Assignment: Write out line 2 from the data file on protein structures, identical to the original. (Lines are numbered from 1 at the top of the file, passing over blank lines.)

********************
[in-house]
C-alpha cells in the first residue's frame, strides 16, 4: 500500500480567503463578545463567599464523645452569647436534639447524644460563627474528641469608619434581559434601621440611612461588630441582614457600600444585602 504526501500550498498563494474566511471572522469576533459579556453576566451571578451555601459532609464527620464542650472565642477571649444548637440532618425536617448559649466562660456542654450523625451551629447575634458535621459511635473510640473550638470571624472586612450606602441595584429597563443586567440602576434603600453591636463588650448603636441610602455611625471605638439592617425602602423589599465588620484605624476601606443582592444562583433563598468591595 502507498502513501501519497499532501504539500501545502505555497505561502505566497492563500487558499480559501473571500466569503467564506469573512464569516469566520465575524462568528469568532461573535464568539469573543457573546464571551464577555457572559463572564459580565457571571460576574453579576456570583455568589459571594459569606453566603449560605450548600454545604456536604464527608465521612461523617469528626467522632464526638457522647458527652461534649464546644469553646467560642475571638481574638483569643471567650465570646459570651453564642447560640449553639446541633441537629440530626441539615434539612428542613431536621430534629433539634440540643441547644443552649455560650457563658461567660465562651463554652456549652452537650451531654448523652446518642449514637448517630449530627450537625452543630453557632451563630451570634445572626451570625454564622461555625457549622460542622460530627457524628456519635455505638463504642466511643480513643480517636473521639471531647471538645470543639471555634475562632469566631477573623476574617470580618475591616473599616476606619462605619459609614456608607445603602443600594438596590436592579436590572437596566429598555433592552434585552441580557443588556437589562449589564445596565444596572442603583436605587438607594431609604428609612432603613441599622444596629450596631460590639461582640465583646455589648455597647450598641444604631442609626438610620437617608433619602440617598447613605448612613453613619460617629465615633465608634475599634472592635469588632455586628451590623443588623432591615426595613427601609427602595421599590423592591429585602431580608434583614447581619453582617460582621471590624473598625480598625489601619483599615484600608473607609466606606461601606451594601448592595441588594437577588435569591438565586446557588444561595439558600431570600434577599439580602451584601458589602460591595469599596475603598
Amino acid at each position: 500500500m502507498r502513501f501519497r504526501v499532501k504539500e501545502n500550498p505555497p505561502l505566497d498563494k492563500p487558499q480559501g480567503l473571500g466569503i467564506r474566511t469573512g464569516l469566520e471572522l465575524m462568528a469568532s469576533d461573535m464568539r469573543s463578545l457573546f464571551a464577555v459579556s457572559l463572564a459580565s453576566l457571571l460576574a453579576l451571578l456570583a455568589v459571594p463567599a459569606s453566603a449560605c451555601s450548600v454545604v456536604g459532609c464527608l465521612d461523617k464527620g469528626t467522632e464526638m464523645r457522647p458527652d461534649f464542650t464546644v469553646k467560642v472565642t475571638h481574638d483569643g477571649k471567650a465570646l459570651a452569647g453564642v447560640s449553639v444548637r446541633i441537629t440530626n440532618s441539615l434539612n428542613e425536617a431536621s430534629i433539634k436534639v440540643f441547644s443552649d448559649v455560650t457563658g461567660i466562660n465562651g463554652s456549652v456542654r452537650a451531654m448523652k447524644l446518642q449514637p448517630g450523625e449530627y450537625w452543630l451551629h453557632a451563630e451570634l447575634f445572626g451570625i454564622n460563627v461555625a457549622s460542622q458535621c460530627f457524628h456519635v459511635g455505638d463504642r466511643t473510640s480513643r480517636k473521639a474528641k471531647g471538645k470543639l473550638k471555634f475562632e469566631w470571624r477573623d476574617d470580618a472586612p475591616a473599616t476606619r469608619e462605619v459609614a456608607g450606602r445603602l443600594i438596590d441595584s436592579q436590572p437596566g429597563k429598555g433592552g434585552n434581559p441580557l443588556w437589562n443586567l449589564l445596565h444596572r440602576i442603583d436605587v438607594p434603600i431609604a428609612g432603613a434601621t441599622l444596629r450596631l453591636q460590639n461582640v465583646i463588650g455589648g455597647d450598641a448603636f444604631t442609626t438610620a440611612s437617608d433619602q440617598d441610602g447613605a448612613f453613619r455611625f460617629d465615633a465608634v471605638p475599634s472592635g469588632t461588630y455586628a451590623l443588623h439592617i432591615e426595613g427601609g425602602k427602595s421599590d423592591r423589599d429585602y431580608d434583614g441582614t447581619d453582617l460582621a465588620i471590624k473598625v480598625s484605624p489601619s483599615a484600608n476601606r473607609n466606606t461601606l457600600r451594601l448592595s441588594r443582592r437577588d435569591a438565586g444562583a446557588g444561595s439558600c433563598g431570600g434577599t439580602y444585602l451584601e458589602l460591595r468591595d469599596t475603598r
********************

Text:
C-alpha cells in the first residue's frame, strides 16, 4: 500500500480567503463578545463567599464523645452569647436534639447524644460563627474528641469608619434581559434601621440611612461588630441582614457600600444585602 504526501500550498498563494474566511471572522469576533459579556453576566451571578451555601459532609464527620464542650472565642477571649444548637440532618425536617448559649466562660456542654450523625451551629447575634458535621459511635473510640473550638470571624472586612450606602441595584429597563443586567440602576434603600453591636463588650448603636441610602455611625471605638439592617425602602423589599465588620484605624476601606443582592444562583433563598468591595 502507498502513501501519497499532501504539500501545502505555497505561502505566497492563500487558499480559501473571500466569503467564506469573512464569516469566520465575524462568528469568532461573535464568539469573543457573546464571551464577555457572559463572564459580565457571571460576574453579576456570583455568589459571594459569606453566603449560605450548600454545604456536604464527608465521612461523617469528626467522632464526638457522647458527652461534649464546644469553646467560642475571638481574638483569643471567650465570646459570651453564642447560640449553639446541633441537629440530626441539615434539612428542613431536621430534629433539634440540643441547644443552649455560650457563658461567660465562651463554652456549652452537650451531654448523652446518642449514637448517630449530627450537625452543630453557632451563630451570634445572626451570625454564622461555625457549622460542622460530627457524628456519635455505638463504642466511643480513643480517636473521639471531647471538645470543639471555634475562632469566631477573623476574617470580618475591616473599616476606619462605619459609614456608607445603602443600594438596590436592579436590572437596566429598555433592552434585552441580557443588556437589562449589564445596565444596572442603583436605587438607594431609604428609612432603613441599622444596629450596631460590639461582640465583646455589648455597647450598641444604631442609626438610620437617608433619602440617598447613605448612613453613619460617629465615633465608634475599634472592635469588632455586628451590623443588623432591615426595613427601609427602595421599590423592591429585602431580608434583614447581619453582617460582621471590624473598625480598625489601619483599615484600608473607609466606606461601606451594601448592595441588594437577588435569591438565586446557588444561595439558600431570600434577599439580602451584601458589602460591595469599596475603598